Woman fails in personal injury damages claim after falling over stone at Scottish estate

Sheriff Kenneth McGowan
Sheriff Kenneth McGowan

A woman who fell over a large stone while walking in the grounds of a Scottish estate has had her action for damages dismissed.

The All-Scotland Sheriff Personal Injury Court ruled that the pursuer, Louise McKevitt, failed to prove that the defenders, the National Trust for Scotland, breached their statutory duty of care, after she was injured during a visit to Geilston Garden in Dumbarton.


Sheriff Kenneth McGowan heard that the pursuer, 60, a scientist in the pharmaceutical industry, enjoyed visiting historic homes and gardens and was a keen photographer.

On 31 May 2014 she visited Geilston and was walking along a tarmac path to the main house and garden when she arrived at a junction with a grass path and stopped to consult her map, before deciding to continue towards the house.

The court was told that the area was in dappled sunlight – a mixture of bright sunlight and shade from the trees.

The pursuer did not notice the stone, which was about 51cm long, 43cm wide, and 20cm high.

In addition to lichen and moss, the stone and the path had the remnants of cherry blossom lying on them, which created a degree of camouflage.

Then, she took one or two steps forward and immediately fell over the stone, landing heavily onto her right side and sustaining certain injuries.

Occupiers’ liability

The legal basis for the claim was the Occupiers Liability (Scotland) Act 1960, section 2 of which provides that two matters require to be established, namely that there was a danger due to the state of the premises, and that there was a failure to take appropriate care.

On behalf of the pursuer it was submitted that the stone constituted a “danger” as it was not obvious since it was, to an extent, a “concealed feature”.

It was argued that the defenders failed to remove or otherwise deal with it in some way in order to “diminish the risk” it presented.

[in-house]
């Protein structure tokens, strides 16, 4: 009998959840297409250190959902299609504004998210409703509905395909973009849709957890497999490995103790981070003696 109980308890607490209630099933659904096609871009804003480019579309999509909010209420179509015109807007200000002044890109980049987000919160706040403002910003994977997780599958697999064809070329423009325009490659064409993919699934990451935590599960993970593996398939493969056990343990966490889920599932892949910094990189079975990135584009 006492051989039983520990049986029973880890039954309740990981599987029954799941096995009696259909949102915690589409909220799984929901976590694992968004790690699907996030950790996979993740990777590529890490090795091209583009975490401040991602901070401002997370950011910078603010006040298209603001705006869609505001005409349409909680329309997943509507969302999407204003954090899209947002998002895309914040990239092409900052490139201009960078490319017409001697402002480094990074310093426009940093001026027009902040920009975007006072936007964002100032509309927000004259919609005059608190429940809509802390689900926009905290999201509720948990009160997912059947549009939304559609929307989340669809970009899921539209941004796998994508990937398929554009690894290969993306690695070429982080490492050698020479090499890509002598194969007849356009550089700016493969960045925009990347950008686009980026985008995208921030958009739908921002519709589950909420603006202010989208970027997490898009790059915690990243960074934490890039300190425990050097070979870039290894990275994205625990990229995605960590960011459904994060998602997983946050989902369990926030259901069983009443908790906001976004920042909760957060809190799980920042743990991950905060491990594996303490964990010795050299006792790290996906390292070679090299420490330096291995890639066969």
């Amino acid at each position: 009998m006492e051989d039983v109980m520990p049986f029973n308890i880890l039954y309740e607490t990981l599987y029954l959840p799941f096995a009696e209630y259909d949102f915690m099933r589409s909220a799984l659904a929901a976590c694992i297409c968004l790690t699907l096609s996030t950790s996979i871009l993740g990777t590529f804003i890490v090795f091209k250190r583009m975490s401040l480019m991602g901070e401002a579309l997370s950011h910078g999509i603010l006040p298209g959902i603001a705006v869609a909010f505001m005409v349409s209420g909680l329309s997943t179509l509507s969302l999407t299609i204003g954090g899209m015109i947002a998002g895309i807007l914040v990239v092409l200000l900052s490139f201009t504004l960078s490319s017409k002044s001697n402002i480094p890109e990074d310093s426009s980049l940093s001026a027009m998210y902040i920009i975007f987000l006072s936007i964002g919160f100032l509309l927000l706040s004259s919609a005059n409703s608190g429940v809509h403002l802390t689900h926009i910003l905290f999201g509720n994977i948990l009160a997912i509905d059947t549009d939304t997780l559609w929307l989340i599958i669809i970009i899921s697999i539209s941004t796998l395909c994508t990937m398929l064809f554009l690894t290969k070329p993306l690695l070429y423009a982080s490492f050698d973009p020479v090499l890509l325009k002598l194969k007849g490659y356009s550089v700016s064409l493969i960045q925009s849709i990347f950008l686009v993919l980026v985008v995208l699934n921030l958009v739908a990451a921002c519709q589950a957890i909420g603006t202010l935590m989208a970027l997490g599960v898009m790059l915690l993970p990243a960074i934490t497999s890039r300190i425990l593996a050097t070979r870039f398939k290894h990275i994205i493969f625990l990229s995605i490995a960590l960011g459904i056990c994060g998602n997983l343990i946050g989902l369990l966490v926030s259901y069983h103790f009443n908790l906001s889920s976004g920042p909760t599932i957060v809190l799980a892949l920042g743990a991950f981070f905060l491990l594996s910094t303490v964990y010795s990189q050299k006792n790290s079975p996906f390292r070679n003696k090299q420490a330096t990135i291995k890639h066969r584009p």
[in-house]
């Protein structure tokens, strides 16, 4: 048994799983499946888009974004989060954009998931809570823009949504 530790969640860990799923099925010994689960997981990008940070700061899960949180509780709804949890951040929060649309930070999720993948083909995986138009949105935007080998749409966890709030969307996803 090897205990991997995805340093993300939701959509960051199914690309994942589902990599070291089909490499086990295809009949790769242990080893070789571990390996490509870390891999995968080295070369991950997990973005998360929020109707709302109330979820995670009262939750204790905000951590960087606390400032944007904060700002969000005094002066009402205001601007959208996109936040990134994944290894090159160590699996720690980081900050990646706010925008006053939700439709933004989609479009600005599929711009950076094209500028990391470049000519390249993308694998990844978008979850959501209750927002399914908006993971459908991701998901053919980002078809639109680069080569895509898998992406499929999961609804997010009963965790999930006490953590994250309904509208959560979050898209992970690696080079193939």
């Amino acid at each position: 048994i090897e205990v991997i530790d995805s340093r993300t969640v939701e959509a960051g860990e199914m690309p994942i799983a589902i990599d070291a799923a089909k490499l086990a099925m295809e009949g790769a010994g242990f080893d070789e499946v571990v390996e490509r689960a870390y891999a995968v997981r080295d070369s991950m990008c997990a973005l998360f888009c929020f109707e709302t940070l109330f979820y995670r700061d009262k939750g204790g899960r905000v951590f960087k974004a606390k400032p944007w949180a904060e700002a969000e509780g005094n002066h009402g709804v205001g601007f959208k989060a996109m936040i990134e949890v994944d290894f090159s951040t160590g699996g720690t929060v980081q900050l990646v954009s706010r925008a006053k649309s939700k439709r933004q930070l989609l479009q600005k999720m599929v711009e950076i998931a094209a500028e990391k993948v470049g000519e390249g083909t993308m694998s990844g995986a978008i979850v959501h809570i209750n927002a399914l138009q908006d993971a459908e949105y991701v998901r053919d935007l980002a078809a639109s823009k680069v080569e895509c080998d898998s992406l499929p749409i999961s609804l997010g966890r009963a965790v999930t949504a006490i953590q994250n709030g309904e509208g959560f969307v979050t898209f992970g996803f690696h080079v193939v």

However, the defenders’ position was that the stone did not constitute a danger; or if it did, it was “obvious” and no steps required to be taken by the occupiers to guard against any risk created by it.

It was pointed out that the stone, which likely had some historical significance, had been there for a long time and that some 8,000 to 10,000 people visited Geilston each year, with no reported accident since the grounds had been open to the public.

The defenders argued that there was “ample time” for the pursuer to see the stone and that she would have seen it if she had been looking around properly.

In any event, it was submitted, there were no averments or evidence about what he defenders could or should have done.

No breach of statutory duty

The sheriff absolved the defenders after ruling that the trust was not liable for the accident.

In a written judgment, Sheriff McGowan said: “The pursuer said that she did not see the stone. I accepted that evidence. But it seems to me that I cannot say that she failed to see it as she approached the junction because it was in some way obscured. It may simply have been that she was not paying much attention to what lay further ahead. The stone is a different colour to the tarmac surface of the path and has light spots of lichen on the face which would have been pointing towards a person approaching from the hedge archway. In my view, the stone would have been noticeable to a path user approaching from that direction paying reasonable attention to what was ahead of them.”

The sheriff also dealt with a preliminary issue which arose, relating to whether evidence about what precautions could have been taken where there were no averments on record to that effect.

He said: “In my view, where the case is one of alleged negligent omission, it is for the pursuer to prove what steps should have been taken: that is a key part of showing negligence and it is for the pursuer to prove such…Applying that approach to the present case, I am inclined to the view that where evidence is to be led showing that a specific precaution was taken in other like situations (whether by the defenders themselves or other occupiers of like premises), that fact (that specific precautions were ordinarily taken in like circumstances elsewhere) needs to be averred as a matter of fair notice.”

The pursuer’s case failed after the court ruled in favour of the defender on the issue of causation.

Sheriff McGowan concluded: “The question as to whether allowing a stone of this size and colour to remain where it had apparently been located for a long time created a tripping hazard which the defenders should have taken further steps to guard against is a matter for the court to consider in all the circumstances. For the reasons set out above, the pursuer has not proved that the duty of reasonable care incumbent on the defenders required them to do more than they did. It follows that the pursuer’s case must fail.”

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